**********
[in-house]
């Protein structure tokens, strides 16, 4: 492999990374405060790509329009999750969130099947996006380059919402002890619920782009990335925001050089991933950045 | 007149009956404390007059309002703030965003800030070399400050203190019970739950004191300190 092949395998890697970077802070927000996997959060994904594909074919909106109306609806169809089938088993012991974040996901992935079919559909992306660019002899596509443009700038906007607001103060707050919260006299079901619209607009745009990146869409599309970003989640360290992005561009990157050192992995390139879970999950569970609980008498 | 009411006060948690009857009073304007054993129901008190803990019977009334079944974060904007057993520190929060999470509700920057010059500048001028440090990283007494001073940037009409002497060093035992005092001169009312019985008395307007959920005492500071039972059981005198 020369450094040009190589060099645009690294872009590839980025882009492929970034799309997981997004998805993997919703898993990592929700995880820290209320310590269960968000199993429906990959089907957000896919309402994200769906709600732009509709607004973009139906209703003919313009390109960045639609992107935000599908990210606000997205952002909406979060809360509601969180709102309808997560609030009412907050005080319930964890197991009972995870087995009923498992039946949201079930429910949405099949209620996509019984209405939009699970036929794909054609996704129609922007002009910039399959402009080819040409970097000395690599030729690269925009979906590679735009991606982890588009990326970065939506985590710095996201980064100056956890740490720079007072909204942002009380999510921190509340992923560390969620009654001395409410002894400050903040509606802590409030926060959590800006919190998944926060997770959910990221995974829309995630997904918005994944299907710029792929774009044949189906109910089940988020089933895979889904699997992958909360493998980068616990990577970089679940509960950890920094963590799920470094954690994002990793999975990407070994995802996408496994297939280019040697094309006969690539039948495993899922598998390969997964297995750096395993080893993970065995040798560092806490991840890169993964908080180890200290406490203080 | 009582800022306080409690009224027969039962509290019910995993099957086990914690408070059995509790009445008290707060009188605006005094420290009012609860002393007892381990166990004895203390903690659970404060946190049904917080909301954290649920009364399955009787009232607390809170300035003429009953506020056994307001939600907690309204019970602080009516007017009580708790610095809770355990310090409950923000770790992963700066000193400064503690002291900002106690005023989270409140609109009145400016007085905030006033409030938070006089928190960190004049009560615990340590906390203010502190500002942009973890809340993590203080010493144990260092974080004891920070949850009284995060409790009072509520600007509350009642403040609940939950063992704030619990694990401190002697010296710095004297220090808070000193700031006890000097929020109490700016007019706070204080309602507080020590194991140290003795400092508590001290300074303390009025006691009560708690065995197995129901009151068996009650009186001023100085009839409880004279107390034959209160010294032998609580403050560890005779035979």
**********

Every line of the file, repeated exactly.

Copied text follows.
[in-house]
């Protein structure tokens, strides 16, 4: 492999990374405060790509329009999750969130099947996006380059919402002890619920782009990335925001050089991933950045 | 007149009956404390007059309002703030965003800030070399400050203190019970739950004191300190 092949395998890697970077802070927000996997959060994904594909074919909106109306609806169809089938088993012991974040996901992935079919559909992306660019002899596509443009700038906007607001103060707050919260006299079901619209607009745009990146869409599309970003989640360290992005561009990157050192992995390139879970999950569970609980008498 | 009411006060948690009857009073304007054993129901008190803990019977009334079944974060904007057993520190929060999470509700920057010059500048001028440090990283007494001073940037009409002497060093035992005092001169009312019985008395307007959920005492500071039972059981005198 020369450094040009190589060099645009690294872009590839980025882009492929970034799309997981997004998805993997919703898993990592929700995880820290209320310590269960968000199993429906990959089907957000896919309402994200769906709600732009509709607004973009139906209703003919313009390109960045639609992107935000599908990210606000997205952002909406979060809360509601969180709102309808997560609030009412907050005080319930964890197991009972995870087995009923498992039946949201079930429910949405099949209620996509019984209405939009699970036929794909054609996704129609922007002009910039399959402009080819040409970097000395690599030729690269925009979906590679735009991606982890588009990326970065939506985590710095996201980064100056956890740490720079007072909204942002009380999510921190509340992923560390969620009654001395409410002894400050903040509606802590409030926060959590800006919190998944926060997770959910990221995974829309995630997904918005994944299907710029792929774009044949189906109910089940988020089933895979889904699997992958909360493998980068616990990577970089679940509960950890920094963590799920470094954690994002990793999975990407070994995802996408496994297939280019040697094309006969690539039948495993899922598998390969997964297995750096395993080893993970065995040798560092806490991840890169993964908080180890200290406490203080 | 009582800022306080409690009224027969039962509290019910995993099957086990914690408070059995509790009445008290707060009188605006005094420290009012609860002393007892381990166990004895203390903690659970404060946190049904917080909301954290649920009364399955009787009232607390809170300035003429009953506020056994307001939600907690309204019970602080009516007017009580708790610095809770355990310090409950923000770790992963700066000193400064503690002291900002106690005023989270409140609109009145400016007085905030006033409030938070006089928190960190004049009560615990340590906390203010502190500002942009973890809340993590203080010493144990260092974080004891920070949850009284995060409790009072509520600007509350009642403040609940939950063992704030619990694990401190002697010296710095004297220090808070000193700031006890000097929020109490700016007019706070204080309602507080020590194991140290003795400092508590001290300074303390009025006691009560708690065995197995129901009151068996009650009186001023100085009839409880004279107390034959209160010294032998609580403050560890005779035979």